However, Indiana will not be at full strength against the Terriers. Freshman center back Joey Maher, who started all 11 games this season, will be forced to sit out Sunday’s match due to receiving a red card in the Big Ten Tournament finals.
Though it’s not clear how Todd Yeagley will handle Maher’s absence, the Hoosiers have some options.
Freshman defender Lawson Redmond logged crucial minutes during the Big Ten Tournament finals after not seeing much action all season. Redmond is better suited on the flanks, though, and IU was playing a man down at the time, which will not be the case against St. Francis Brooklyn.
Another name that could see the field is redshirt freshman Andrew Goldsworthy. While he’s only seen action in two games this season, he has the build to potentially fill some minutes next to Daniel Munie on the backline.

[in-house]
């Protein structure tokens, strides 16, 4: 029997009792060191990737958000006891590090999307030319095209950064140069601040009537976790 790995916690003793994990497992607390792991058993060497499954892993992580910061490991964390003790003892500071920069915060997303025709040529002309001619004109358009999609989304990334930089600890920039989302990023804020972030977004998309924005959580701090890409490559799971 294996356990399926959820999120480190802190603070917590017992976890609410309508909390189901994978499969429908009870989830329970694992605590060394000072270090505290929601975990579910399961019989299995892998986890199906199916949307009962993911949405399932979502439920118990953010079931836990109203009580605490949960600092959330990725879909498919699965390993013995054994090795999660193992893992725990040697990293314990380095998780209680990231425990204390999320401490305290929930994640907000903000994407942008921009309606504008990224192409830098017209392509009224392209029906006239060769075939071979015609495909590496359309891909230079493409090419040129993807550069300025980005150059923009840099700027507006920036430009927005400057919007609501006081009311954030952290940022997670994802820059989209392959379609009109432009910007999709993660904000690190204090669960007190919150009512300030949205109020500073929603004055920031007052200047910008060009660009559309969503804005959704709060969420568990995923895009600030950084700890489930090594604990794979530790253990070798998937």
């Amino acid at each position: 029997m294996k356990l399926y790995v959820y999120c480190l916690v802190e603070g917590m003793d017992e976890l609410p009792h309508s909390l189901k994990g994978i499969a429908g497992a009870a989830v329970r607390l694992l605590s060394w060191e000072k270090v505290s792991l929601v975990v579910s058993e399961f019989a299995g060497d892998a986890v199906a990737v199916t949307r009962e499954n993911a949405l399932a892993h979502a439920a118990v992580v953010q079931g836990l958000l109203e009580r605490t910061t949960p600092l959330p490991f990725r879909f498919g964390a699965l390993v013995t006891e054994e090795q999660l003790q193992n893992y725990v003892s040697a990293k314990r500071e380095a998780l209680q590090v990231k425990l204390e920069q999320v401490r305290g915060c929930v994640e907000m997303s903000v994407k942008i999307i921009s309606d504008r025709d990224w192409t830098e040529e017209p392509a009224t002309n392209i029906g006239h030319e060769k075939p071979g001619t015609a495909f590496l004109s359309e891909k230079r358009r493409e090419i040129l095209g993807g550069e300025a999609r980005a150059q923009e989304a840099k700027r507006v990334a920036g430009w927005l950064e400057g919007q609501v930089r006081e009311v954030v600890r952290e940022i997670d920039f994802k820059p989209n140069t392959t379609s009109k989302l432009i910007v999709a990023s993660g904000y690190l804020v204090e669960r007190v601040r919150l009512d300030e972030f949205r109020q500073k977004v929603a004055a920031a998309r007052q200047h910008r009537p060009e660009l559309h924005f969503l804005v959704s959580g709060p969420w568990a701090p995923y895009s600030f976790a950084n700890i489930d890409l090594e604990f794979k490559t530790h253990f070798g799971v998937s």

Whichever route IU decides to approach the less-than-ideal situation, Yeagley said they are still working through some ideas.
“Certainly experimenting with the moves we might do with Joey’s absence due to the red card,” Yeagley said. “He’s obviously a big piece to this first game.”
A closer look at IU’s potential road to the College Cup
With a smaller NCAA Tournament field this season (36 teams) and all games being played at various sites around North Carolina, IU will face a unique set of circumstances.
The most obvious difference this season is a lack of home-field advantage. Where as in a normal season, a No. 3 overall seed would have allowed the Hoosiers to host a majority of their NCAA Tournament matches in Bloomington, that will not be the case this season.